William Monkhouse Bowker, b2 (1803 - 1876)

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Birthplace: Mitford Hall, Mitford, Northumberland, England
Death: Died
Managed by: Bruce Trollip
Last Updated:

About William Monkhouse Bowker, b2

Bathurst, Cape of Good Hope

41. William Monkhouse Bowker, Bachelor, and Hessey Susannah Oosthuisen, Spinster, both of this District, were married by Banns according to the rites and ceremonies of the United Church of England and Ireland, at Bathurst on Friday the 9th day of September 1836 by me.

James Barrow, Colonial Chaplain

This marriage was solemnized between us

  • { W. M. Bowker (signed)
  • { H. S. Oosthuisen (signed)

in the presence of:

  • { T. H. Bowker (signed)
  • { B. E. Bowker (signed)

Notes 1820settlers.com

Like his brother Lt. John Mitford Bowker, William Monkhouse Bowker was also a member of the 1828 campaign against the M'fecani. He was Commandant, Corps of Guides in the war of 1834-1835, being mentioned in despatches and appointed Commisioner for Native Locations. He was Commandant, Thorn Kloof Station in the war of 1846-1847 and Field-Commandant, Somerset Volunteers in that of 1850-1853. He was Field-Cornet , North Fish River in 1858 and Member of the House of Assembly from 1864 to 1865.


Grahamstown Journal, Saturday 12 February 1853


A party of juveniles, about 50 in number, attended by 10 gentlemen, went out on a picnic excursion to the waterfall at Mr. HART’s house at Glen Avon. Tho of the gentlemen, Messrs. W. BOWKER and R. HART, having their guns with them ,proposed going a little further up the kloof to look for a bush buck, but they had gone only a few yards when they found the fresh spoor of Kafir.

Following it in silence for some distance they saw a Kafir seated about 40 yards from them, occupied in brushing the flies off his face. BOWKER was going to shoot him at once but HART persuaded him to try and get a little nearer, and in doing so the Kafir caught sight of them and instantly bolted. At this moment perceiving that there were two Kaffirs, both armed with guns, BOWKER fired, and heard one of them fall heavily to the ground, while HART fired and wounded the other. On reaching the spot where the man had fallen they found that he had got up and made off. After following his spoor a short distance, HART turned into a hole under the krantz, where the Kaffirs had made an almost inaccessable lurking place by piling up immense quantities of wood; only one person could get in at a time, and then had to climb up a very steep place, so that two or three fellows could have defended this stronghold against a host. Nothing daunted by his surprise at unexpectedly finding such a place close to his father’s homestead, HART climbed the steep pathway which terminated in a sort of cave, and there discovered, comfortably wrapped up in his kaross and fast asleep, a huge Kafir, whom he instantly shot dead. We presume this picnic party terminated rather abruptly, and the following day a different party visited the spot, and led by BOWKER and HART they followed the blood spoor of the wounded men for about 3 miles, to a place where an ox had been killed by them, but could not trace it any further. The whole number of Kaffirs seen on the previous day amounted to six, whereof two were wounded and one killed. We much require a rural police to assist in routing out such nests of thieves and murderers. ~~ Lost, found and installed, . . . at last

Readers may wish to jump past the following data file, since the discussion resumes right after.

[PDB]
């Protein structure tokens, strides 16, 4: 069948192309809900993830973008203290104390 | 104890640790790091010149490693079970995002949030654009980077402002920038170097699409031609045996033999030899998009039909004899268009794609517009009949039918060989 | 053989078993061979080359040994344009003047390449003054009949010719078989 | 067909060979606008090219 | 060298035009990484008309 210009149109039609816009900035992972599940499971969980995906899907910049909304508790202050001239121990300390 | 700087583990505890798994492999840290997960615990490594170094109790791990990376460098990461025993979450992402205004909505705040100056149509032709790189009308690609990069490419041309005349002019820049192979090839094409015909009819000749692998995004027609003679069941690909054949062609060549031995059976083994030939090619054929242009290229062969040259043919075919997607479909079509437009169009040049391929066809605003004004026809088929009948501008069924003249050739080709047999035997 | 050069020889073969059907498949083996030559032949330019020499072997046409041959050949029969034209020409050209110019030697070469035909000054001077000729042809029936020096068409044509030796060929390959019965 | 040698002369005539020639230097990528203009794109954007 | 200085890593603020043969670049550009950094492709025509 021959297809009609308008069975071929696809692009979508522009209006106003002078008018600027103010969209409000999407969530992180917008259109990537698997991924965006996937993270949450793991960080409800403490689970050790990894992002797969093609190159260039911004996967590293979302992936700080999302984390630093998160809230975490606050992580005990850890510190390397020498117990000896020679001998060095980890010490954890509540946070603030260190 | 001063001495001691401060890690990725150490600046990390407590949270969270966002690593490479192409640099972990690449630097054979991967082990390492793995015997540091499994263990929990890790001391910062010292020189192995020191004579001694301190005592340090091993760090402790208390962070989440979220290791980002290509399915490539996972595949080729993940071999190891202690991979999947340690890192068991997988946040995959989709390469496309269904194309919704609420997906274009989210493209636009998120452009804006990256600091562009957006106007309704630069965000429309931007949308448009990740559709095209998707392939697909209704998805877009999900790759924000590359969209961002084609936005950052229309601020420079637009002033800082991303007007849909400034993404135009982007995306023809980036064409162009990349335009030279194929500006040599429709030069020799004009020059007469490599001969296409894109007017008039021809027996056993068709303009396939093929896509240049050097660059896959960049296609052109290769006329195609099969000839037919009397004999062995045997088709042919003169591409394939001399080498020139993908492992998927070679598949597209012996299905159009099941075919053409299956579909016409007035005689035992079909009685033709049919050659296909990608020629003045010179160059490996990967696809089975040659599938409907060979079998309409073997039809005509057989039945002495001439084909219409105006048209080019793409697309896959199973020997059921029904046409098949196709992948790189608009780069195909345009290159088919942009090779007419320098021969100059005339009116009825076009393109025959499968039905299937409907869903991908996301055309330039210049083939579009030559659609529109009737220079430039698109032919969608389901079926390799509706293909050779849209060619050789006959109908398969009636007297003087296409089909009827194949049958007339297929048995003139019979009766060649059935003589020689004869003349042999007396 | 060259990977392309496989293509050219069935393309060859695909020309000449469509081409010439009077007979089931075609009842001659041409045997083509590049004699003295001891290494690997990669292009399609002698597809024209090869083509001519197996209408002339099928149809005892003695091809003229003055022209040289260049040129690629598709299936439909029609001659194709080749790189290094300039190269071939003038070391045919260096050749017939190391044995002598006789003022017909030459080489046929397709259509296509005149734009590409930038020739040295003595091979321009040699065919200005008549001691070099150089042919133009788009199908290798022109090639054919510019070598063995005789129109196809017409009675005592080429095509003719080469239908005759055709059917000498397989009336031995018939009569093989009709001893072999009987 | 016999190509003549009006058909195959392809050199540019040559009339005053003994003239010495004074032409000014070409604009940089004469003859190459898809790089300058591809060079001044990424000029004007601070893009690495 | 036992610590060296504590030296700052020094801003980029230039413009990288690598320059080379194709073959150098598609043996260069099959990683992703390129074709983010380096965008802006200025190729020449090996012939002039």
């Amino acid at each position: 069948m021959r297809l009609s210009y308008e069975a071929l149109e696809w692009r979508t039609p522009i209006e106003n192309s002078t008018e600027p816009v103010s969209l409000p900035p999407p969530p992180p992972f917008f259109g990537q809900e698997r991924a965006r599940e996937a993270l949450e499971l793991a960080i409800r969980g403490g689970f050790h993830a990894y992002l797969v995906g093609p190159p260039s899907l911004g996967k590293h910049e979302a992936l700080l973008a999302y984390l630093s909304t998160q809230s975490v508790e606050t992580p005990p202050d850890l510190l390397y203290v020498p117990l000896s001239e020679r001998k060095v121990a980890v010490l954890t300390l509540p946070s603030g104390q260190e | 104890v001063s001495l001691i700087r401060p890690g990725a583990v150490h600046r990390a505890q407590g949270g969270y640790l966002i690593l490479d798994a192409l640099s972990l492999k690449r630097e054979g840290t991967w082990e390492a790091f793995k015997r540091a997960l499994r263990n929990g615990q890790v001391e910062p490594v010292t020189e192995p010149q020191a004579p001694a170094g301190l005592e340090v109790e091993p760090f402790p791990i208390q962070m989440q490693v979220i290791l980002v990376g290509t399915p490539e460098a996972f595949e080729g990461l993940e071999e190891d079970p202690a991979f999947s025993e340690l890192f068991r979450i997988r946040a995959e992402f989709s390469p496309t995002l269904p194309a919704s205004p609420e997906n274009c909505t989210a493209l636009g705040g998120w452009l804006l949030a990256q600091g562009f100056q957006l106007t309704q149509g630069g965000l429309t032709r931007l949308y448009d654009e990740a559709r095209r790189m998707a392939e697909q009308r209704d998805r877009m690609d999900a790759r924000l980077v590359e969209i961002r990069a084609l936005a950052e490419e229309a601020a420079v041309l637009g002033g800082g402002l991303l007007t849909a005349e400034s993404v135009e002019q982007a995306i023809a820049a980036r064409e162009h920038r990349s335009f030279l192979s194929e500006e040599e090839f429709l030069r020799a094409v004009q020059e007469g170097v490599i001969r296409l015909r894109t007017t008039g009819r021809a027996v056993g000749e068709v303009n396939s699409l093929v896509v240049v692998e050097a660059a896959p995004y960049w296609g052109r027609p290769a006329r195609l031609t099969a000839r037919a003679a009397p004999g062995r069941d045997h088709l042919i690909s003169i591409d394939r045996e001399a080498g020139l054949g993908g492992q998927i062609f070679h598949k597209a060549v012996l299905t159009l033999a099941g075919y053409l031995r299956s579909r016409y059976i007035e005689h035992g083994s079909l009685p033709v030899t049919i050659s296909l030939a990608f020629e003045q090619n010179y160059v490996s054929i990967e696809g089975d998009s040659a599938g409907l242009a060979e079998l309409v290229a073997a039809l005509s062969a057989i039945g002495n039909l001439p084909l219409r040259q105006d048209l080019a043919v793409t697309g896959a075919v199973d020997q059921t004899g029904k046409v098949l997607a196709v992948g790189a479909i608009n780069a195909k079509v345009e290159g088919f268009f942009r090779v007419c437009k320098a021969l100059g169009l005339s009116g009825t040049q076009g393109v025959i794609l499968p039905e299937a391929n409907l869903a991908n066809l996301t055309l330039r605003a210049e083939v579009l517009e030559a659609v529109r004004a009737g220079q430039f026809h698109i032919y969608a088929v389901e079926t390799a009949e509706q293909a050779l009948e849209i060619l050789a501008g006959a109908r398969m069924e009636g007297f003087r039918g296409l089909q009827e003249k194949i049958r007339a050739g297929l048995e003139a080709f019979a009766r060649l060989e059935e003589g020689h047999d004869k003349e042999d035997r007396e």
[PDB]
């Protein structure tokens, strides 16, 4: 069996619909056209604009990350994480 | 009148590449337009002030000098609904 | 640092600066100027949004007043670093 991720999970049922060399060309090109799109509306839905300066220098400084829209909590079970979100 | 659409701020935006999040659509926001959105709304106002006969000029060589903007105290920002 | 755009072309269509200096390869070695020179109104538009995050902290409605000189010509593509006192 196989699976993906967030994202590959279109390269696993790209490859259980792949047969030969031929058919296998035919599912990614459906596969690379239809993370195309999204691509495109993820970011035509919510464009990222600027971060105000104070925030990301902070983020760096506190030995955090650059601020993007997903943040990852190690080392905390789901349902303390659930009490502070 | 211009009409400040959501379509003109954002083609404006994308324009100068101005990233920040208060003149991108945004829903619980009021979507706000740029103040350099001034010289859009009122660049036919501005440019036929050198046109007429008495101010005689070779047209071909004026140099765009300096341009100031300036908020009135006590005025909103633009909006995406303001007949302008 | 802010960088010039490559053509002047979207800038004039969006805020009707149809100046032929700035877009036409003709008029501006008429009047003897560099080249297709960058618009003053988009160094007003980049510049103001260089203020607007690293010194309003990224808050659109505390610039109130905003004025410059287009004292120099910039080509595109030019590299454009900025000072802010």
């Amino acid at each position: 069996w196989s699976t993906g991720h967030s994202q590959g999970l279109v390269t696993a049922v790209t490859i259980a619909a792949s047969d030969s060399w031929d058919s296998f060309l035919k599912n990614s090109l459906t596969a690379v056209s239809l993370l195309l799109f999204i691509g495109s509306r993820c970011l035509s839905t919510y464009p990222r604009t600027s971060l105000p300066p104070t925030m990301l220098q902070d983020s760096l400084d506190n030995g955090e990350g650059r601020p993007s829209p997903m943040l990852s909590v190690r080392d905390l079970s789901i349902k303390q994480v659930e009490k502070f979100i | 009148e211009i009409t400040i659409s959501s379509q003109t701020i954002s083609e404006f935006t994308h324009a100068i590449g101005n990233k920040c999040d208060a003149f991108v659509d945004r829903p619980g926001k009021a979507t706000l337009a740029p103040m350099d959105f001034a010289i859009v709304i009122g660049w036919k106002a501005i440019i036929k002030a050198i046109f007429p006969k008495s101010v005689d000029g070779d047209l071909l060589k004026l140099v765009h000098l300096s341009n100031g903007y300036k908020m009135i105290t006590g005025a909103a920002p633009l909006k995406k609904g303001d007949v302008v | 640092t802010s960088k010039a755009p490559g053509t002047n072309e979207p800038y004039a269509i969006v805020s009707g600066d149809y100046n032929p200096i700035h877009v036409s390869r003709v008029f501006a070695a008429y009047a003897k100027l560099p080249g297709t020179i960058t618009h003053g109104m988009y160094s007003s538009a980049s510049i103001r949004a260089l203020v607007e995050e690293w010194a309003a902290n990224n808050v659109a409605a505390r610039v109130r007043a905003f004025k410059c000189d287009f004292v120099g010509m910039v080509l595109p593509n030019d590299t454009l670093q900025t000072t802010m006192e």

The history of the four magnificent stained glass windows recently installed in St David's Church, Bushman's River, reads like a comedy of errors, writes Peter Bowen. Well over a hundred years old, the windows were originally built into the walls of St Michael and All Angels chapel, a family church on the farm Middleton, near Carlisle Bridge. Mrs Hessie Bowker had donated one window in memory of her husband William Monkhouse Bowker, and another in memory of Bourchier Bowker, who had supervised the erection of the church. Early in the 1950s the church began slowly to disintegrate, and the windows were removed and stored over the years in a variety of "places of safety". Well-known Carlisle Bridge farmer, the late Beresford Manning, moved to Bushman's River where he became, at various times, Chapel-warden and Lay Minister.

Remembering the lovely windows and, judging the East Window at St David's to be rather plain, he approached the Bowker family who were only too pleased to donate the windows to a "living church". Time had not been kind to the windows and they were taken to a lady in PE who claimed to be an expert restorer of stained glass.

from :- http://www.pechurchnet.co.za/. ~~

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William Monkhouse Bowker, b2's Timeline

March 10, 1803
Mitford Hall, Mitford, Northumberland, England
December 25, 1837
Age 34
October 22, 1841
Age 38
Bowden, South Africa
August 20, 1844
Age 41
March 27, 1847
Age 44
Coldspring, Grahamstown Dist., Cape Colony, South Africa
Age 45
June 3, 1852
Age 49
Somerset East, Eastern Cape, South Africa
Age 51
February 5, 1876
Age 72